Jim Henderson locking down the closer’s role


If you take away the bullpen, the Brewers would probably be having a fine season. The offense, surprisingly, is scoring as many runs as it did last year, despite the absence of Prince Fielder and injuries to key pieces such as Alex Gonzalez at Mat Gamel. The starting rotation has also had its share of injuries, but is still performing how it should be.

Unfortunately, the bullpen is the third vital piece to a good, contending team, and that’s the one piece the Brewers have been missing all year. They have arguably the worst bullpen in baseball. You can say what you want about the Mets or the Rockies, but there are few bullpens in baseball that you can give a six-run lead, and that bullpen will find a way to blow it. But that’s been the story of the Brewers’ bullpen.

However, there has been one piece down in the ‘pen recently who has given Brewers fans hope. That reliever is the Canadian 29 year-old long time farmhand Jim Henderson.

Prior to his call-up, Henderson had been in the Minor Leagues for all 10 of his professional seasons, without getting even one call-up. You have to wonder how he didn’t go insane while toiling down there. Before joining the Brewers’ system in 2009, he had previously pitched in the systems of the Expos/Nationals and the Cubs.

Henderson had the definition of an inconsistent Minor League career, which could be why it took him so long to get to the Majors. One year, he’d have a stellar sub-3.00 ERA, then the next year he’d get shelled and his ERA would skyrocket to over 5.00. Take his career in the Brewers’ farm system, for instance. In 2009, his first year in the system, he had a 2.04 ERA at Single-A, High-A, and Double-A combined. Then, in 2010 at Double-A, he struggled to a 5.46 ERA. In 2011, he came back and put up a 2.64 ERA at Double-A, but had problems after his call-up to Triple-A, posting a 5.93 ERA in half of a season there.

So that meant he was due for a good year this year, and it definitely happened. In 35 games for Triple-A Nashville, Henderson went 4-3 with a 1.69 ERA. That included his first 21 games of the season in which he didn’t give up an earned run. Henderson served as the closer for the Sounds, notching 15 saves before his call-up.

So far, he’s brought that same a-game to the Majors. He has yet to factor in a decision, but has a 1.29 ERA in seven innings pitched over eight games.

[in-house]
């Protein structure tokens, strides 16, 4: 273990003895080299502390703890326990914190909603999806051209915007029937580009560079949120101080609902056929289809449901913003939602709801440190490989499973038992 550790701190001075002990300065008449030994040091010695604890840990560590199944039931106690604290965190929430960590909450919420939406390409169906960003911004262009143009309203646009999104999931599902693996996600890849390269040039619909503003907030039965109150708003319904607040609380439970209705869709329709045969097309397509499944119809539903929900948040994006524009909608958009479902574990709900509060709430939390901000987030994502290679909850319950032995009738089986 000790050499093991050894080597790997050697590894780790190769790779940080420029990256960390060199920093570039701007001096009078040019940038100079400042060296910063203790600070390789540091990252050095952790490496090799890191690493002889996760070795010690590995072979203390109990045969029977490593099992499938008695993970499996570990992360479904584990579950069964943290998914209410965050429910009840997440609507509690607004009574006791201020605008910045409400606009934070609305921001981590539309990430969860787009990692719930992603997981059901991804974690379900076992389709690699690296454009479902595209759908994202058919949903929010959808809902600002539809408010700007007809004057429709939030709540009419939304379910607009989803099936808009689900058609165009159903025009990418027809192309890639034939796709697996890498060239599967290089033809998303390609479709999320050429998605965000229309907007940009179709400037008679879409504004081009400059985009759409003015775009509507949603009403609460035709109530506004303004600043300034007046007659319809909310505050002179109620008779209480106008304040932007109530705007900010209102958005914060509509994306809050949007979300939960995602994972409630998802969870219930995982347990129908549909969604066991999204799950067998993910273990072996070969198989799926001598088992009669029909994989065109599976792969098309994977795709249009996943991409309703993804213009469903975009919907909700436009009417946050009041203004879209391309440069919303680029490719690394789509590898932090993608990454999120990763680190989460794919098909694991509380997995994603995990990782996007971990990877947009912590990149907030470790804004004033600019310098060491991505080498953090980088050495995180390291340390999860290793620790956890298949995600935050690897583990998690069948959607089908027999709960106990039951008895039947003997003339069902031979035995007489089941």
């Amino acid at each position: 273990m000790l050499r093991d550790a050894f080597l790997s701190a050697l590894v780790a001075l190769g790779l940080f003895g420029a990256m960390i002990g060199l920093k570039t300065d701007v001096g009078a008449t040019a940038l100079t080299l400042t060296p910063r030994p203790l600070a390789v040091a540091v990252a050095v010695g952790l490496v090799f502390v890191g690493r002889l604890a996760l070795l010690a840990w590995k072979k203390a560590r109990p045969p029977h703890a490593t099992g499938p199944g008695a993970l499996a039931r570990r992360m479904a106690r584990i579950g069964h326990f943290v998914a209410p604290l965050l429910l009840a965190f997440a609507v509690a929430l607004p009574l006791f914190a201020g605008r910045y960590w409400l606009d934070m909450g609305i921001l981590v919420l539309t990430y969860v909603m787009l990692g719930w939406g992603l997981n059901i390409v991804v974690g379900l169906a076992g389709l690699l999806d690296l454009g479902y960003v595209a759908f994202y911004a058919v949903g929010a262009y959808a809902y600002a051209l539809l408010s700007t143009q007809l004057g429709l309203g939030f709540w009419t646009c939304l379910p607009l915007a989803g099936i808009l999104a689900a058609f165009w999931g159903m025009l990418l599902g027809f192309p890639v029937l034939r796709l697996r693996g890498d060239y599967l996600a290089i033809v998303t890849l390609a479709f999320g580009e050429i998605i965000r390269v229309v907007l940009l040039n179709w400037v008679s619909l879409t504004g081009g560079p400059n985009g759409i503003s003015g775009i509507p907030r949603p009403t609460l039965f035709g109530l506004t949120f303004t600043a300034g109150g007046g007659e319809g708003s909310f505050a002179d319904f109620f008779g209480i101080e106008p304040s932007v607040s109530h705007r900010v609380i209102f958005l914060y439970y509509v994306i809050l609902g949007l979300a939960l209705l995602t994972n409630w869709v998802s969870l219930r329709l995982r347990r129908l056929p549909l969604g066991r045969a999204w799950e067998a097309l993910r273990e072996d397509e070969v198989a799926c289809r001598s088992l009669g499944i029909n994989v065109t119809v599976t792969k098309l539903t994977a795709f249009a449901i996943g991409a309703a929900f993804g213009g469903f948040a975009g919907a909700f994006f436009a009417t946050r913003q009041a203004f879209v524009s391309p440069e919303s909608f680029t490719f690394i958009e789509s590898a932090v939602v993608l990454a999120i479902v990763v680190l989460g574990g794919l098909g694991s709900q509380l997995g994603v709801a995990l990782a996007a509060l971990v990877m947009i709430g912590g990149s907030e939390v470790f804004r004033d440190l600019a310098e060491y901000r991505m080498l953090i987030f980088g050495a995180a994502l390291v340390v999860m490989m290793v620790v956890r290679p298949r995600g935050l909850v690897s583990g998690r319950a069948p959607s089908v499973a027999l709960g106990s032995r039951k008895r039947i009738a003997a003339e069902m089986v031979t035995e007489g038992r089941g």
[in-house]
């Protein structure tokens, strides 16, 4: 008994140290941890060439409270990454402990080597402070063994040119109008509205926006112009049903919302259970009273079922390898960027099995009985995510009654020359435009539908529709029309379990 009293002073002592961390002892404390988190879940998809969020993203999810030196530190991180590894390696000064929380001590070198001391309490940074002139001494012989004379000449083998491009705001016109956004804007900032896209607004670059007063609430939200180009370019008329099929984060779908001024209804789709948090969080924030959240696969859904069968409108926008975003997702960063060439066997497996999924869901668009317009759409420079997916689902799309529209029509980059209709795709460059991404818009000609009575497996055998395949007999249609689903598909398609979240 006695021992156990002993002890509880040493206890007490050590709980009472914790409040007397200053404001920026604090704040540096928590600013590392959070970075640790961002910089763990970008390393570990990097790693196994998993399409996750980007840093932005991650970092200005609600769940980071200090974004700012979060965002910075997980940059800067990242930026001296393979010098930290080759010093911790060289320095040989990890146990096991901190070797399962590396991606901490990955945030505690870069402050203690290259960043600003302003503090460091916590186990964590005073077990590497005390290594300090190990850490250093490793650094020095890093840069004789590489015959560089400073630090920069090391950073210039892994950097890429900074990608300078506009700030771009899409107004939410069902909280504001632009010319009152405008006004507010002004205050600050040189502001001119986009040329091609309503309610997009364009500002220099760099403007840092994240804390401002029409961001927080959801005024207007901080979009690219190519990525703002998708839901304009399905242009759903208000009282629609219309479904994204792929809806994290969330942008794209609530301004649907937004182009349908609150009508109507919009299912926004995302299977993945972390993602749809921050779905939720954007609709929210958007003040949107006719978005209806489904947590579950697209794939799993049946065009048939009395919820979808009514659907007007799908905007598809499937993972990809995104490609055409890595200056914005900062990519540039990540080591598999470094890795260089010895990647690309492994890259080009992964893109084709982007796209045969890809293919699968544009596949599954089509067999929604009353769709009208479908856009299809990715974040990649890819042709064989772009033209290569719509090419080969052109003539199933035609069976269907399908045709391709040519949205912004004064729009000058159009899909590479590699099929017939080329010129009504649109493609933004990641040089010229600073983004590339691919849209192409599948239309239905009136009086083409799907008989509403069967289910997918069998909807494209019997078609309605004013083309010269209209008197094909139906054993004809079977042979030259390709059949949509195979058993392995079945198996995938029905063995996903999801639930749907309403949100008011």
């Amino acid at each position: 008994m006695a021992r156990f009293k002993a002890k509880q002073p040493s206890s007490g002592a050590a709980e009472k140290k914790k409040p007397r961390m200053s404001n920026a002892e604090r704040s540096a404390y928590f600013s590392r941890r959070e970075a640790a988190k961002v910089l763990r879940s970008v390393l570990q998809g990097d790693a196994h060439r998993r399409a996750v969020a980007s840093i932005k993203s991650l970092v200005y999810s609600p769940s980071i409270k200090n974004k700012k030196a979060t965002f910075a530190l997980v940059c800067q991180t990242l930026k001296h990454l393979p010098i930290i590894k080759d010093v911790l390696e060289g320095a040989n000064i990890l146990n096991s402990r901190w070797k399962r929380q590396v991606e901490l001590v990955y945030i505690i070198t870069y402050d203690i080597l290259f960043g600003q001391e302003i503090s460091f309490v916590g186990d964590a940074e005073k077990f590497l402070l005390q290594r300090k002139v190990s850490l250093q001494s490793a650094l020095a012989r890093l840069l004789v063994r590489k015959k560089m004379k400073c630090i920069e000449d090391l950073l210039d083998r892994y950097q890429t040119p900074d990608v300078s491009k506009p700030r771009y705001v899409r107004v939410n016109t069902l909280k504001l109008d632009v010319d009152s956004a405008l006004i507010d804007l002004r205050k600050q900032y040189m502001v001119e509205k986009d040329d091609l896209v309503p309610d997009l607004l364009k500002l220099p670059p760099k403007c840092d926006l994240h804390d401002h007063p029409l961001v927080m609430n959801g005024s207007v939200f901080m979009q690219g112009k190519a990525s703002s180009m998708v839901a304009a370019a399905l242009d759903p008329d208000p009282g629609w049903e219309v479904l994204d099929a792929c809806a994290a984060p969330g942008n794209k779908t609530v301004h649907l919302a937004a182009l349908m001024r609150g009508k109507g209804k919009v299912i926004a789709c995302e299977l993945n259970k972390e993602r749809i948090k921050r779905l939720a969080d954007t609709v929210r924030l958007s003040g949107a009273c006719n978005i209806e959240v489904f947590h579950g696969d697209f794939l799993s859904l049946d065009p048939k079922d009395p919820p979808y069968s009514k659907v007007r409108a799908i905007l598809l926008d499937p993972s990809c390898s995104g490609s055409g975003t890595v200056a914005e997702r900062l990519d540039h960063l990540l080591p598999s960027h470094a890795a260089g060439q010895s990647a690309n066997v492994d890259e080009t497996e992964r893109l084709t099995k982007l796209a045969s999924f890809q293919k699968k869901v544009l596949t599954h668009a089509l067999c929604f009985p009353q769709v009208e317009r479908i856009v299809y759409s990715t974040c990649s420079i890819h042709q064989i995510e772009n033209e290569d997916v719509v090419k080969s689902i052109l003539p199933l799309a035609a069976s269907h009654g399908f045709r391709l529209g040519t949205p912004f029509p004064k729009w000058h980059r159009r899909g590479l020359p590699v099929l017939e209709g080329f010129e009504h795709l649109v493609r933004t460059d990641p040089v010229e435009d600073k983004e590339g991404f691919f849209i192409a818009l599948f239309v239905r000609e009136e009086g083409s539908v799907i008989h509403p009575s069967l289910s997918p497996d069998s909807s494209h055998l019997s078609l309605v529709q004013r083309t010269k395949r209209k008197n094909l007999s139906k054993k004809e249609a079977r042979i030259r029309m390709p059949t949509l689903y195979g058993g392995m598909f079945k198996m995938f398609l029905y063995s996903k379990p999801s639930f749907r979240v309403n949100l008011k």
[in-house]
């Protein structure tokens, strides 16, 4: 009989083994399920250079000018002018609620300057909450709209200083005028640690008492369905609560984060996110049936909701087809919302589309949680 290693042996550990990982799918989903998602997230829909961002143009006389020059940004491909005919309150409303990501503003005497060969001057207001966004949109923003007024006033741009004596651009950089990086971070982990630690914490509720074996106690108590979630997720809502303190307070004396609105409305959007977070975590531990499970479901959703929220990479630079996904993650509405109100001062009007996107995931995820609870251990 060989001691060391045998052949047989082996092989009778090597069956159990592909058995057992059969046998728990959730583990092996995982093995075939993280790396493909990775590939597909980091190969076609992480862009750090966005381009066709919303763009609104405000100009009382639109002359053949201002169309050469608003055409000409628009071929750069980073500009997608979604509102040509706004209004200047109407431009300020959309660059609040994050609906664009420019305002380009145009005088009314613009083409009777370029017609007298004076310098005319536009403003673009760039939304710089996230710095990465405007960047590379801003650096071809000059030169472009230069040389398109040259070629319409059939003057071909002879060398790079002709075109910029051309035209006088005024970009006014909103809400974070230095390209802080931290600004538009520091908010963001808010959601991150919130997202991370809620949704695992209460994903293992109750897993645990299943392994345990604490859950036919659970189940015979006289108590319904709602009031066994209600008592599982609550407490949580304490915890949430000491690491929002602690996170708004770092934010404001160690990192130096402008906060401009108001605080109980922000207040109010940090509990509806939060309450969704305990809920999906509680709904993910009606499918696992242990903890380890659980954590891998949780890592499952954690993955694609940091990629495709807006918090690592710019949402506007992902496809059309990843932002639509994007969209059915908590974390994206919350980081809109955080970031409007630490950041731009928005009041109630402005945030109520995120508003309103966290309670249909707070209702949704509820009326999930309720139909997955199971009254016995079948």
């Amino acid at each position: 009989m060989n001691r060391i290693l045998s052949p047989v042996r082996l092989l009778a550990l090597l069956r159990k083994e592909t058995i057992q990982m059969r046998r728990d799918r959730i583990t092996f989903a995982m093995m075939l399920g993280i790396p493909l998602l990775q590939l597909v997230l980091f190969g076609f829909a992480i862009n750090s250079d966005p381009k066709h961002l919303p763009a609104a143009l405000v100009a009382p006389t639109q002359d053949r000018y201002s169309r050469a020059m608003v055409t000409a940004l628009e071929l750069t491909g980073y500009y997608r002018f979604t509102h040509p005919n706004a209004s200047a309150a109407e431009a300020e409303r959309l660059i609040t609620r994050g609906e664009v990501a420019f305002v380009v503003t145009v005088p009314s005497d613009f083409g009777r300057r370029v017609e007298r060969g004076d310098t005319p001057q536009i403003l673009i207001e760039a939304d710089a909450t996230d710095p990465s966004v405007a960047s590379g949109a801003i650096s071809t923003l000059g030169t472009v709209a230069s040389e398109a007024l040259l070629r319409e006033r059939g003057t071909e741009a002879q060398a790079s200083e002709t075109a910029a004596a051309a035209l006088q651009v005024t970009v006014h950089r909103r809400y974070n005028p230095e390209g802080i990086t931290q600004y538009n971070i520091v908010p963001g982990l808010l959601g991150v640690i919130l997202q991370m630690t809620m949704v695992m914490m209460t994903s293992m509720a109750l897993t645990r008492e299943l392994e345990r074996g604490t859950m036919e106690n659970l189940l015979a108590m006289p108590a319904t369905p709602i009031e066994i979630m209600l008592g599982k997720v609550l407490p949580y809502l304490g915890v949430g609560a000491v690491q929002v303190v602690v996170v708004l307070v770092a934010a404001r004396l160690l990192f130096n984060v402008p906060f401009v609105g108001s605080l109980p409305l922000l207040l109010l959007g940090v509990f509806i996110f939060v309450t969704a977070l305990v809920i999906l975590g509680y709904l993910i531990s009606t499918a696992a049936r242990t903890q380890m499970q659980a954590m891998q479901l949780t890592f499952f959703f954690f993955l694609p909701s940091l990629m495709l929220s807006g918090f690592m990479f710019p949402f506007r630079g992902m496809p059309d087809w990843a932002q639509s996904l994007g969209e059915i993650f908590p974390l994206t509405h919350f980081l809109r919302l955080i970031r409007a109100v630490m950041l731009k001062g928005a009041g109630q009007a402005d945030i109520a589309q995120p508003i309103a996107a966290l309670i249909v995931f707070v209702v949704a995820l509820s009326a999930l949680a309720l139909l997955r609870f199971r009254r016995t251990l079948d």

Henderson has also answered a huge call the past two days: the job of the Brewers’ closer. Coming into the season, the Brewers thought they had two established closers at the back end of their bullpen in John Axford and Francisco Rodriguez. But that simply hasn’t been the case: Axford’s ERA is 5.10, and K-Rod’s sits at 5.48.

Axford did save the first game of the series with the Reds (with a little help from Norichika Aoki). But, the past two games, Ron Roenicke has opted to go to Henderson, which I’ve been begging him to do ever since Henderson’s call-up. I actually even tweeted before his call-up that I wanted Henderson to come up and become the closer.

A few months later (and probably a few months too late), my wish has been answered.

In the second game of this series, Henderson threw a 1-2-3 ninth, including a strikeout, in a 3-1 win that locked up Mike Fiers’ best start in the Majors so far. Then, today, Henderson tossed another scoreless ninth in the Brewers’ 3-2 comeback win. He did walk batter, but also struck out two.

Henderson definitely has the stuff to be a closer. He has that high-90’s fastball, then a deadly slider that compliments it perfectly.

But, it’ll be a long time before we know if Henderson can be a real closer in the big leagues. Obviously we haven’t seen enough of him, as he’s pitched in just eight games and has two saves. But, even if Henderson finishes the season as a great closer for the Brewers, we still won’t know. If Henderson has a 40-save season in 2013, we still won’t know. Why? Because of Derrick Turnbow. Because of Trevor Hoffman. Because of John Axford.

The Brewers have just had horrible luck with closers in recent years. Each of the closers I just listed was dominant for roughly a year and a half to two years, and then just flamed out. I want and hope that Henderson will be different than those guys, but we just won’t know for a few years.

For now, though, the Brewers have found a guy who can safely get them through the ninth inning, even in a close game. And that’s all we can ask for in a season like this.